Heritage activism is a relatively new concept in the UK. What exactly is heritage activism though and what impact could this have on your renovation project?
Britain, believe it or not, has a relatively open planning system with a strong emphasis on consultation throughout the planning process. However, in recent years (due in part to the rise of social media and the power of the ‘celebrity’) we’ve seen authority being increasingly taken away from the scholarly community and expert heritage organisations.
More and more frequently, it’s members of the general public who are wading in and opening up these discussions (be they related to large-scale urban renewal plans or to restoration projects carried out on heritage sites) to public debate – sometimes bringing about a change to predetermined projects.
As Loyd Grossman stated in a recent talk, held in association with the London Festival of Architecture 2014, it seems that we’re now seeing ‘the death of the expert’ whereby (like travel and restaurant reviewers before them) social media and new technologies have allowed the masses to do their research and have their say on matters that would traditionally have been discussed only by the ‘experts’.
Instances of heritage activism
Recent examples of such heritage activism include this week’s last-minute halting of a £160 million planned re-development of Smithfield General Market. Following a widespread social media and celebrity-backed campaign (including the likes of actress Kristen Scott and writer Alan Bennett) the government waded in to block the project – with the Secretary of State for Communities and Local Government, Eric Pickles, saying it would ‘damage…important heritage assets’.
The re-development scheme had looked set to demolish around a quarter of the existing 800-year-old market buildings to make way for a seven-storey office block. This government-backed decision to scrap the renovation and restoration scheme of Smithfield General Market flies in the face of previous support of the project from English Heritage, the Mayor of London and the Smithfield Market Tennant’s Association.
A similar occurrence happened not too long ago in Shoreditch, whereby the Geffrye Museum’s plans to knock down a former pub to pave the way for their planned museum extension, were thrown out by Hackney Council – following a heated meeting at their town hall, with local campaigners.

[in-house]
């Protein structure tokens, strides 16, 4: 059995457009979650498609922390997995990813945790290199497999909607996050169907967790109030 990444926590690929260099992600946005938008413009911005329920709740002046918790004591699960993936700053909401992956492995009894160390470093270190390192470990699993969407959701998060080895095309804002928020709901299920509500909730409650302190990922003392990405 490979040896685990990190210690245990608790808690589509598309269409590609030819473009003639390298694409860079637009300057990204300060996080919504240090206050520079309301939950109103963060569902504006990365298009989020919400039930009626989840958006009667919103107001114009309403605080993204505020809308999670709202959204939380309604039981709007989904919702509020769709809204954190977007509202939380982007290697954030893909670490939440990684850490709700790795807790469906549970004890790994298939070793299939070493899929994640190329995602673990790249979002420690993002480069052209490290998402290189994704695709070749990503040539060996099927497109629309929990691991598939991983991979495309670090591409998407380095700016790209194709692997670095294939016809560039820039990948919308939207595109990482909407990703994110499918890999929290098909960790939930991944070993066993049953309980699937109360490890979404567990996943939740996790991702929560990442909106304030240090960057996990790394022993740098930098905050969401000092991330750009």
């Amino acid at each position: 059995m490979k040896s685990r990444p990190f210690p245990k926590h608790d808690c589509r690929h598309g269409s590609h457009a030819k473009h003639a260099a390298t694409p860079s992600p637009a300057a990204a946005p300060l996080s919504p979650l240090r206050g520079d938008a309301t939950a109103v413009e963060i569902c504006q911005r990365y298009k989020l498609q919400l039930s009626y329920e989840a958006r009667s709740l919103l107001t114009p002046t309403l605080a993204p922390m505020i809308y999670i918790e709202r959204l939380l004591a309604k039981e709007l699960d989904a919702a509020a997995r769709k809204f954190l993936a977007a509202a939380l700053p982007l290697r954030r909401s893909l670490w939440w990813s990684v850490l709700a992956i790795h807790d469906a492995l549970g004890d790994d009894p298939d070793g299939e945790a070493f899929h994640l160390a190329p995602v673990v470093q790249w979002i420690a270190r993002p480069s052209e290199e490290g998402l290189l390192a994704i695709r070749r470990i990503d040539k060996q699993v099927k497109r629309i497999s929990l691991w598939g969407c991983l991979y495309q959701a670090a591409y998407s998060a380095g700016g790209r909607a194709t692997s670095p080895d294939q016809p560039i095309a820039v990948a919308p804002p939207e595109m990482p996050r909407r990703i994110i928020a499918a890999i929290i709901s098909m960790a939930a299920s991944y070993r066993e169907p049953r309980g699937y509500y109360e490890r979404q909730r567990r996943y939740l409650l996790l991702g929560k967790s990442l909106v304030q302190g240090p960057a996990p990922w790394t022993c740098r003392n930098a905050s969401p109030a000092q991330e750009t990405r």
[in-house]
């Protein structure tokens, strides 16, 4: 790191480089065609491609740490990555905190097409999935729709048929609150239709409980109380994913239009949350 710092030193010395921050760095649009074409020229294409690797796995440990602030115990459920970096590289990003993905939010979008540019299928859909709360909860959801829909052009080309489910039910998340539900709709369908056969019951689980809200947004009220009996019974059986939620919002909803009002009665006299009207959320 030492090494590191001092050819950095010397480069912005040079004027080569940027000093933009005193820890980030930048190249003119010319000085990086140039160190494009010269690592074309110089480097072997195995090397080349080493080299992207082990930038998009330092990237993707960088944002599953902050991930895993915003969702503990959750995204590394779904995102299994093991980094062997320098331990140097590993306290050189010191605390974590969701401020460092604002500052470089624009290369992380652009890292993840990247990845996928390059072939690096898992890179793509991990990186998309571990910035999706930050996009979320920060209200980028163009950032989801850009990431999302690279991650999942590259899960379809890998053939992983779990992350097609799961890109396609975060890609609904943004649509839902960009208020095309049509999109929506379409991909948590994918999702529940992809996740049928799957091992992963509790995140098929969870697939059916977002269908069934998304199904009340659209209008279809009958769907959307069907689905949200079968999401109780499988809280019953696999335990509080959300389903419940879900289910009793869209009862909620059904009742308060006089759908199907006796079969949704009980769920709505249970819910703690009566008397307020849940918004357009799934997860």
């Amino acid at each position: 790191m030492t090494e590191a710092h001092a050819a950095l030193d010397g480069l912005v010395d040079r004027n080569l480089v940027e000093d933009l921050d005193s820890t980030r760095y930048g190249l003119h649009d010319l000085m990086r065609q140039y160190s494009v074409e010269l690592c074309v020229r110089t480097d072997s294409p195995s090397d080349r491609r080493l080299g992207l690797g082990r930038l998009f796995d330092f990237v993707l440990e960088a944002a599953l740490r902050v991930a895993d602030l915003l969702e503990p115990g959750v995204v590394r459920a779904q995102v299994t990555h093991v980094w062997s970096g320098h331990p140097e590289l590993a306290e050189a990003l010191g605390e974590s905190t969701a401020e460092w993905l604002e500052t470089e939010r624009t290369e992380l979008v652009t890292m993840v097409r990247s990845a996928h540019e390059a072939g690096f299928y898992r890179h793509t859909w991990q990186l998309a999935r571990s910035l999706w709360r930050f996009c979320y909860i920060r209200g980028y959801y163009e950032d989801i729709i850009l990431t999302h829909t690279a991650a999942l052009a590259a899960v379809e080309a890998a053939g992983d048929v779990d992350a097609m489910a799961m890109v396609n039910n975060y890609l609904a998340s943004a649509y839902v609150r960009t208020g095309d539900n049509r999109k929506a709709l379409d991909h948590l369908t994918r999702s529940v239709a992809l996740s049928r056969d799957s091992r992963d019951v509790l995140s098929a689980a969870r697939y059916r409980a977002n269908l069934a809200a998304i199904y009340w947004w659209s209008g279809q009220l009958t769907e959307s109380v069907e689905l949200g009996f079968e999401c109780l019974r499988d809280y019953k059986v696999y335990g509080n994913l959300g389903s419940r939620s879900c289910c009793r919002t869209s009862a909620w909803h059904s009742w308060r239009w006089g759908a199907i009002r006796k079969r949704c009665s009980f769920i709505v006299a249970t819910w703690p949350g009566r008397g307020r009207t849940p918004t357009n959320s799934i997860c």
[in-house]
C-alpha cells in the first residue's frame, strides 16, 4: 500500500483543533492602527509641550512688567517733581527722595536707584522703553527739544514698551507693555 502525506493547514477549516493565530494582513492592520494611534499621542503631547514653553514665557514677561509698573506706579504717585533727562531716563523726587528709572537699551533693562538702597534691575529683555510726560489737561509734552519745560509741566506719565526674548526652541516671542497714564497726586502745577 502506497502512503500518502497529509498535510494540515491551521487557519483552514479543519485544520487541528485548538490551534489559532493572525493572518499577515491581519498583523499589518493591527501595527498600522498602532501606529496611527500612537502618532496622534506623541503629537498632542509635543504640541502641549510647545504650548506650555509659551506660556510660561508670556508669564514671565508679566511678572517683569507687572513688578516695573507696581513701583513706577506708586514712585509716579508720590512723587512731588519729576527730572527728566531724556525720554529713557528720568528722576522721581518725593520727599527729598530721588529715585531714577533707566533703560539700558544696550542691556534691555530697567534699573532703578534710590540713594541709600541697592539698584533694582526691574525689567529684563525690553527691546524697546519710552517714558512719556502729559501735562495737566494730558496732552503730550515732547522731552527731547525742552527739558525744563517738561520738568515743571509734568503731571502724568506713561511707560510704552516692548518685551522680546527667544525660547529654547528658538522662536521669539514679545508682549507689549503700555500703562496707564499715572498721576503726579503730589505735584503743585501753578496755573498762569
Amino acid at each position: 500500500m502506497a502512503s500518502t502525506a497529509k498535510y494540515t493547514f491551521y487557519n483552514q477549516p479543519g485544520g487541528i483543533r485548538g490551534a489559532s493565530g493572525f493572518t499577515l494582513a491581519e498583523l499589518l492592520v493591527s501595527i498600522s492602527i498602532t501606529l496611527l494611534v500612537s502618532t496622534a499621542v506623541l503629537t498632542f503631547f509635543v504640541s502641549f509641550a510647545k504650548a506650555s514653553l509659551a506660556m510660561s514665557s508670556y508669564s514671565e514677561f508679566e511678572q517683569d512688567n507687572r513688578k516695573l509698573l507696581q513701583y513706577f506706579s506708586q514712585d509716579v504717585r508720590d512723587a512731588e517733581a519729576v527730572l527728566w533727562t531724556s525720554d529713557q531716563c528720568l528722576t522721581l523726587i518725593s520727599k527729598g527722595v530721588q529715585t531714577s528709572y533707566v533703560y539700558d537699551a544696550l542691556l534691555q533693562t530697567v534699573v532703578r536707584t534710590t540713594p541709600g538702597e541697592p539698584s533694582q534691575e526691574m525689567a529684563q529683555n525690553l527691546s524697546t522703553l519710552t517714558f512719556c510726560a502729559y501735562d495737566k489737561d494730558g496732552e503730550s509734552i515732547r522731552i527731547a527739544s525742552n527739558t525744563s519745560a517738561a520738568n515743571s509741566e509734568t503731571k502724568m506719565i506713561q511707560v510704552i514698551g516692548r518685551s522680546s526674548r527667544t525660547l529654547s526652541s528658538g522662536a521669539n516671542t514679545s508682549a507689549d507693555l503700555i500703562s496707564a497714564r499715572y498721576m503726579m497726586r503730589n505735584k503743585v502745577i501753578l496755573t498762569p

The impact on your renovation project
Although instances such as these are still few and far between, public involvement in matters of planning permission are on the rise – especially in the London area.
This means that extra care needs to be taken, particularly if you’re planning on renovating listed or heritage buildings that may be of interest or sentimental value to the general public.
As such, it’s crucial that you give thorough thought, (from the initial planning stages of your renovation project and beyond) to any particular groups or influential parties from which your planned works may encounter potential resistance.
How to avoid encountering heritage activism
One way of avoiding the wrath of such heritage activists is by hiring a team of reputable architects, designers and surveyors who are well versed in such matters. Why not take a look at our list of trusted partners? These are all dependable companies and individuals with whom we’ve previously worked and whose services we would recommend to others.
Aside from the designing and planning permission acceptance stages of your project, you will also need to ensure that you have adequate insurance to keep your renovation project and building covered throughout the duration of your works. That’s where we come into help.
For more information on the types of insurance your renovation project may need, why not take a look at our handy Knowledge Base section? Otherwise, get in touch directly with us to find out how we can help with your specific renovation project.
Photo Credit: Steve Parker